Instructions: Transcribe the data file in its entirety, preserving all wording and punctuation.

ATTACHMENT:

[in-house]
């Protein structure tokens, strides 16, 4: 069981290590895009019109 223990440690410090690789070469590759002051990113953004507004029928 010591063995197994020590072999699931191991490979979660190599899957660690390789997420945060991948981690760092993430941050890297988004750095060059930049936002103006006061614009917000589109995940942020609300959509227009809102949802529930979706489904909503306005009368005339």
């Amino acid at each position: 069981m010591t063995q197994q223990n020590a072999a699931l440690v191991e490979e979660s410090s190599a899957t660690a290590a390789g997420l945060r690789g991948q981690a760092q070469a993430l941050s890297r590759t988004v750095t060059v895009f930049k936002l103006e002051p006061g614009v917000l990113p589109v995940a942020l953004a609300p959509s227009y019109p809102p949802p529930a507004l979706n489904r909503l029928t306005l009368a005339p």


[in-house]
């Protein structure tokens, strides 16, 4: 069981290590895009019109 223990440690410090690789070469590759002051990113953004507004029928 010591063995197994020590072999699931191991490979979660190599899957660690390789997420945060991948981690760092993430941050890297988004750095060059930049936002103006006061614009917000589109995940942020609300959509227009809102949802529930979706489904909503306005009368005339």
């Amino acid at each position: 069981m010591t063995q197994q223990n020590a072999a699931l440690v191991e490979e979660s410090s190599a899957t660690a290590a390789g997420l945060r690789g991948q981690a760092q070469a993430l941050s890297r590759t988004v750095t060059v895009f930049k936002l103006e002051p006061g614009v917000l990113p589109v995940a942020l953004a609300p959509s227009y019109p809102p949802p529930a507004l979706n489904r909503l029928t306005l009368a005339p």